Dr Rehana Ahmed, BA (Oxford), MA (Sussex), PhD (Nottingham Trent)
Senior Lecturer in Postcolonial and Contemporary Literature
I attended a comprehensive school in Cambridge before completing a BA in Modern Languages (French and Italian) at the University of Oxford and a Masters in Modern European Literature at the University of Sussex. After working in the publishing industry for several years, I returned to academia to undertake a fully funded doctorate on British Asian and South Asian fiction at Nottingham Trent University. I then worked as Research Associate on the three-year AHRC-funded project ‘Making Britain: South Asian Visions of Home and Abroad, 1870-1950’, based at The Open University. This was followed by a lectureship at Teesside University from 2011, and then, from 2014, a lectureship here at Queen Mary.
My current research explores literary and cultural representations of Muslims and multiculturalism in Britain. I have been a member of the AHRC's Peer Review College since 2012, and I serve on the editorial boards of the magazine of international contemporary writing Wasafiri and the Journal of Postcolonial Writing.
In the 2017-18 academic year, I am teaching on the undergraduate modules:
- ESH285: Postcolonial and Global Literatures
- ESH289: Black and Asian Writing in Britain
- Postcolonial and world literature and culture
- British Muslim, British Asian, and South Asian literature and culture
- The history of the South Asian and Muslim diasporas in Britain
- Representations and theories of multiculturalism, especially in Britain
- Literary controversies, especially involving religious minorities in Britain
- 21st century literary culture (reception, prizes, marketing, festivals)
Recent and On-Going Research:
I am a specialist in twentieth and twenty-first century postcolonial literature and culture, with particular interests in British Asian, South Asian, and Muslim literature and culture; literary and cultural representations of multiculturalism; and the history of the South Asian diaspora in Britain.
My recently published monograph, Writing British Muslims: Religion, Class and Multiculturalism (Manchester University Press, 2015, pbk 2017), was supported by an Arts and Humanities Research Council Early Career Fellowship. Taking a materialist approach that centres on class, it examines contemporary literary representations of Muslims by British writers of South Asian Muslim descent to explore the contribution they make to urgent questions about multicultural politics. In particular, the book seeks to complicate and challenge the dichotomy of secular freedom versus religious oppression that frequently constrains thinking about British Muslims, as well as to reframe freedom of speech controversies involving Muslims. This interdisciplinary work builds on a range of journal articles and book chapters. A related collection of essays, Culture, Diaspora, and Modernity in Muslim Writing (co-edited with Peter Morey and Amina Yaqin), was published by Routledge in 2012; and a special issue of the Journal of Commonwealth Literature on 'British culture after 9/11', co-edited with Rachael Carroll, will be published in 2018. With five other scholars, I co-founded the research group ‘Multicultural Textualities’, which explores the contribution cultural texts can make to public understanding of multicultural societies and the place of non-white, non-secular citizens within them.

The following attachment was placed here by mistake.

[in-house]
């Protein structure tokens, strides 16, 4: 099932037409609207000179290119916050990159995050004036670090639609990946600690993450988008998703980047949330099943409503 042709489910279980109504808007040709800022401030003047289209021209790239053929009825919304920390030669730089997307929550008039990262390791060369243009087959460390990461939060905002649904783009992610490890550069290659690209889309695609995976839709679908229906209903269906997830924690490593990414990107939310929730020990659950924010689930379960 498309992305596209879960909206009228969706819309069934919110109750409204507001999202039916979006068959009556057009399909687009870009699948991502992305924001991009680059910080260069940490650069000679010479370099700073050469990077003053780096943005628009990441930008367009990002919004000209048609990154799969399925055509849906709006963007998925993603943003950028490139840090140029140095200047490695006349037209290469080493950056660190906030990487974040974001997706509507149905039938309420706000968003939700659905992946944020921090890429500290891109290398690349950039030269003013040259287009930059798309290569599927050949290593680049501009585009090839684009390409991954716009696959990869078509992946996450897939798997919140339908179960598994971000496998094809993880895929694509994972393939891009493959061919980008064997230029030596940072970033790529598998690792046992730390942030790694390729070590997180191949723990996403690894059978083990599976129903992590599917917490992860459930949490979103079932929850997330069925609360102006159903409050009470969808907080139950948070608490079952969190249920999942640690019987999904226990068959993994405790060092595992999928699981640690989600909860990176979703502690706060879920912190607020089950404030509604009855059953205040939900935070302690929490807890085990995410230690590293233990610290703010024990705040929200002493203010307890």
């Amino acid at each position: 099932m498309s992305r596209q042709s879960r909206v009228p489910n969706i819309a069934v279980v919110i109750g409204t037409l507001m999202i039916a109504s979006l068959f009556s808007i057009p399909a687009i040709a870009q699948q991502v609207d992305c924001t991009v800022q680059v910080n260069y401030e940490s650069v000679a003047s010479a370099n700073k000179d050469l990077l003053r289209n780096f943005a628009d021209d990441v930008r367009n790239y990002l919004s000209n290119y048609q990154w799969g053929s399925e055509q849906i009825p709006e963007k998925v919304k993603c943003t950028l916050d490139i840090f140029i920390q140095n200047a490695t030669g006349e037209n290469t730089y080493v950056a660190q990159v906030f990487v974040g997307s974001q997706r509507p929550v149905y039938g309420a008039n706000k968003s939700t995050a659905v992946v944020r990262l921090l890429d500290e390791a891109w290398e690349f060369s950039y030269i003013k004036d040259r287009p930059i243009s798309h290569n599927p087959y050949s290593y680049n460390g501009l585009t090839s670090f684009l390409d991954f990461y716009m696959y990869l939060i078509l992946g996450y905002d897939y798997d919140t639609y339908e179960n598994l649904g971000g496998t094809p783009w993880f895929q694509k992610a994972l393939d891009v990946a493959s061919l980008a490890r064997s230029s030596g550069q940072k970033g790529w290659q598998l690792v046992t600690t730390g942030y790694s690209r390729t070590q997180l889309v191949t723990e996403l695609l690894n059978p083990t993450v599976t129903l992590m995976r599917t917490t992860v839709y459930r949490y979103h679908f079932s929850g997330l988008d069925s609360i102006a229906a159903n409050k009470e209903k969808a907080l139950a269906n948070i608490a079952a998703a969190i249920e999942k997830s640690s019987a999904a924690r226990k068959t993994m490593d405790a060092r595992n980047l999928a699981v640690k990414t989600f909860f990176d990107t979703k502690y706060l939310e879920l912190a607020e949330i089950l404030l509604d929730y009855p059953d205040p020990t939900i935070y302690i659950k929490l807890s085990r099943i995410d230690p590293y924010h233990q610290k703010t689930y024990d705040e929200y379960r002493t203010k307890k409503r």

Writing British Muslims: Religion, Class and Multiculturalism (Manchester: Manchester University Press, 2015, paperback 2017)
Edited Books and Journal Issues:
with Rachel Carroll, eds, special issue of The Journal of Commonwealth Literature on ‘British Culture after 9/11’ (forthcoming)
with Ruvani Ranasinha (lead editor), Sumita Mukherjee and Florian Stadtler, eds, South Asians and the Shaping of Britain, 1870–1950. A Sourcebook (Manchester: Manchester University Press, 2013)